When: 2011-05-27

Collection location: Ten Mile Campground, Sequoia National Forest, California, USA [Click for map]

Who: Noah Siegel (Noah)

No specimen available

Growing in duff, maybe on woody debris next to melting snow.

Proposed Names

47% (2)
Recognized by sight

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= Observer’s choice
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Add Comment
some points in its favor, some are not…
By: Debbie Viess (amanitarita)
2012-06-08 18:28:24 PDT (-0700)

no dark center to cap as per description of PNW Mycena key, no mention of that extremely shaggy stipe bottom shown here in your photo:


pale gray gills w/paler edges fits, as does snowbank hab in pine needle duff.

not gregarious or clustered.

It has never knowingly been collected at the spring Sierra Fungi class, either.

however, if it is really the most common WA snowmelt mycena, and you are well familiar with it, then, maybe…

woulda been a nice save, to confirm microscopically.

By: Noah Siegel (Noah)
2012-06-08 12:13:19 PDT (-0700)

What doesn’t fit M. overholtsii it the cap shape, how far the translucent striations go up the cap and solitary growth on needle duff.

how did you make this determination?
By: Debbie Viess (amanitarita)
2012-06-01 09:50:40 PDT (-0700)

Despite the fruit bodies appearing to occur singly, unlike the normally clustered overholdtsii, this Mycena does have the very fuzzy stipe base and snowmelt association of overholdtsii.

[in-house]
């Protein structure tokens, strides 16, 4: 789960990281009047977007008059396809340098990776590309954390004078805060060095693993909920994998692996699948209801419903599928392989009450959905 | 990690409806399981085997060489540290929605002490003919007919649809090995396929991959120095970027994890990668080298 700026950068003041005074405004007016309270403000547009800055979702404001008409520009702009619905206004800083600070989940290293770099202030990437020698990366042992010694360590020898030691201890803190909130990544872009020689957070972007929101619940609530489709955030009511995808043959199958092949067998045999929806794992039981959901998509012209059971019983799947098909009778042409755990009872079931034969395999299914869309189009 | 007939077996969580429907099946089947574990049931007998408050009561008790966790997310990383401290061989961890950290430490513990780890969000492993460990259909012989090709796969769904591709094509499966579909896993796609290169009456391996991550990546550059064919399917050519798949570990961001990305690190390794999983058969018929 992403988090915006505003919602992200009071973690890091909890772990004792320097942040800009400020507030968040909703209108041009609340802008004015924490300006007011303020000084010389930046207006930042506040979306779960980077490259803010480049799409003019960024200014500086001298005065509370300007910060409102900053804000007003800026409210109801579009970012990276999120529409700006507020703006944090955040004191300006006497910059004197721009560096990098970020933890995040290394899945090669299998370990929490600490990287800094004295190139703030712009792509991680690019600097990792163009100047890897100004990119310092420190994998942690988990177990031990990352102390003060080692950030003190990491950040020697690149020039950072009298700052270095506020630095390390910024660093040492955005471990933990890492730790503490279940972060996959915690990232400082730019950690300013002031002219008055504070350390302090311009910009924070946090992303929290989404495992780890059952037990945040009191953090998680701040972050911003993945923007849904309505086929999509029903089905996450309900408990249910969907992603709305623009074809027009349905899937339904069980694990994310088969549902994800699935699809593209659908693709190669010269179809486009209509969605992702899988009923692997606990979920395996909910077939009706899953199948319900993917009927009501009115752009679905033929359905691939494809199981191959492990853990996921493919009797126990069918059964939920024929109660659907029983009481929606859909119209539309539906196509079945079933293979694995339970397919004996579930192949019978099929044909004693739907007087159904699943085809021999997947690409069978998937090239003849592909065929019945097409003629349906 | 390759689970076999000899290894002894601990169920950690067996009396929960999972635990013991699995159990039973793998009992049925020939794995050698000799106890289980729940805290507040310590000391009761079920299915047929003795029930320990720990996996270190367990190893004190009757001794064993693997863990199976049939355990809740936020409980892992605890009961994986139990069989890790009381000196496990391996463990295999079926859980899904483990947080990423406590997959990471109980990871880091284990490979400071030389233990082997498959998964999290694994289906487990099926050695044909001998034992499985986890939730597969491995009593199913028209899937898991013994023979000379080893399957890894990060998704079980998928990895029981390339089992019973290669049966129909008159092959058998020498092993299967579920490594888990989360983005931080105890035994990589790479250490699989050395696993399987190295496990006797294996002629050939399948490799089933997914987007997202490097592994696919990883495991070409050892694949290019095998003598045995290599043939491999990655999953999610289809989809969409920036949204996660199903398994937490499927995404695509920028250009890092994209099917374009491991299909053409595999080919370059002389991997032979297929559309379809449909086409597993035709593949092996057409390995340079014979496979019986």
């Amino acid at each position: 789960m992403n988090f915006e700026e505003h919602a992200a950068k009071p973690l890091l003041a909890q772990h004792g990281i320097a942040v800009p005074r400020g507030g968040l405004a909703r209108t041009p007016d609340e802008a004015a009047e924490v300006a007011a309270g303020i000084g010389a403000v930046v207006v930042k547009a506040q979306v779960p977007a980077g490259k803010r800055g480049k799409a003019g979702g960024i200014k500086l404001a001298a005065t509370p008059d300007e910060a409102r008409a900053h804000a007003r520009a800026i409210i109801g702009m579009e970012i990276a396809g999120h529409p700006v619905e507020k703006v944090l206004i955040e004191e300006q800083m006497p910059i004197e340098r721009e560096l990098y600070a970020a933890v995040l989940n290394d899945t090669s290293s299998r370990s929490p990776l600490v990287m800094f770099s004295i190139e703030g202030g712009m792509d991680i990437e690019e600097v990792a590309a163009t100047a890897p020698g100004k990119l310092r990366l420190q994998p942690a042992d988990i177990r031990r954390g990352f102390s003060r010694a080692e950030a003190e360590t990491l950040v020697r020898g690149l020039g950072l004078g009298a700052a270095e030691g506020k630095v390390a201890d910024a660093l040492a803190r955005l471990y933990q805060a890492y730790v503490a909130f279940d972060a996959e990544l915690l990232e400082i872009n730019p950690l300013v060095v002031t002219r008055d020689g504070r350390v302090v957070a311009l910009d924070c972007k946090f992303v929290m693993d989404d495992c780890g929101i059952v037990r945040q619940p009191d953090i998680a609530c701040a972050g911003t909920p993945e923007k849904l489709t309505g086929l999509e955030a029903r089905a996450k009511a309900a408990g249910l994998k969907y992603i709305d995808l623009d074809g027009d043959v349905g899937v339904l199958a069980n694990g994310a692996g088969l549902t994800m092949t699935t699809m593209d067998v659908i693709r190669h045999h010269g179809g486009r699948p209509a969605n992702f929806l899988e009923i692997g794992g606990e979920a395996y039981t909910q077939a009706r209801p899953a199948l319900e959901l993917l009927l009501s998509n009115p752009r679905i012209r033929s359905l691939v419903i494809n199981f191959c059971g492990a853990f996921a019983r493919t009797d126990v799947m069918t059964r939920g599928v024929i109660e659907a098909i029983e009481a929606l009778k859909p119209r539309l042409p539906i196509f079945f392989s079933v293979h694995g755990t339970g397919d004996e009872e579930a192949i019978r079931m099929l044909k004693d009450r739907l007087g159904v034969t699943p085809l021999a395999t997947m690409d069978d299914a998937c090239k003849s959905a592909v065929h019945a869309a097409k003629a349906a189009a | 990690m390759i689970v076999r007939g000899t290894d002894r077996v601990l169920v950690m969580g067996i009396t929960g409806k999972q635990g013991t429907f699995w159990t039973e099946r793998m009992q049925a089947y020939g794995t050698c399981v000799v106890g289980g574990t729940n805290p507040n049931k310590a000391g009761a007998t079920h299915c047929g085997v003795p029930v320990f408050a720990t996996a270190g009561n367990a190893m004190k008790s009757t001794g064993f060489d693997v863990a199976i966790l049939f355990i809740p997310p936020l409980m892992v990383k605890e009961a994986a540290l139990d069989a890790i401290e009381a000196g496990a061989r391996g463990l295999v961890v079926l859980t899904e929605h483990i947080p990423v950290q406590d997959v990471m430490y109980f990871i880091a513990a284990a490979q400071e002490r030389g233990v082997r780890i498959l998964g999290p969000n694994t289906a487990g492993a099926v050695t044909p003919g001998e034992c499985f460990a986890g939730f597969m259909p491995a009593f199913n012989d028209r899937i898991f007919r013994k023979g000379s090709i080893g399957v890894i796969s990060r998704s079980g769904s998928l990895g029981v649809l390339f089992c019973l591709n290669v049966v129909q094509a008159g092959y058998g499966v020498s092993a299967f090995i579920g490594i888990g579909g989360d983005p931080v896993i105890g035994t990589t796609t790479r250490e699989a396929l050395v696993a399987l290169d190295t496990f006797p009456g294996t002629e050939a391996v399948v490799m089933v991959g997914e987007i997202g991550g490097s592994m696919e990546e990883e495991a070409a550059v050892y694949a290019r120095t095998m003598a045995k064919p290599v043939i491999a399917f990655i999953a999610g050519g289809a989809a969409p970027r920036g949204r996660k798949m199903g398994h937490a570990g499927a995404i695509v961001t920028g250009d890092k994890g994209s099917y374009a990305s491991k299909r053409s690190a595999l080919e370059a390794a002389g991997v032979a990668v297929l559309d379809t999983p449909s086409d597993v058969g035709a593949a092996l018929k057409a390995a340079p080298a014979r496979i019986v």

M. hudsoniana is also a snow melt Mycena, but only recorded from WA and OR, and this mushroom does not fit the descriptioon of hudsoniana on the PNW Key Council key to mycena here:

CAP 2-5 cm, hygrophanous, blackish on disc, dark gray toward margin, fading to “pale smoke-gray”; bald and polished, moist, striate when wet, somewhat grooved when old or when faded; flesh firm but fragile. ODOR mild or faintly fragrant. TASTE mild or only slightly subnauseous. GILLS adnate, ascending or with a decurrent tooth, 25-30 reaching stem, narrow (scarcely 0.2 cm); pale smoke gray, edges pallid. STEM 3-5 × 0.15-0.3 cm, equal, very fragile; colored as cap or slightly paler in upper part; with a faint bloom at first (pruinose), soon polished and watery. HABITAT on needle beds under conifers (Smith), restricted to conifer forests and usually found on woody debris or duff near snow banks above 700m. (2300 ft.) elevation, April – July, (Castellano et al. 1999). DISTRIBUTION at least WA, OR.

Created: 2011-05-31 21:07:17 PDT (-0700)
Last modified: 2017-07-27 07:23:04 PDT (-0700)
Viewed: 144 times, last viewed: 2020-06-17 10:08:26 PDT (-0700)
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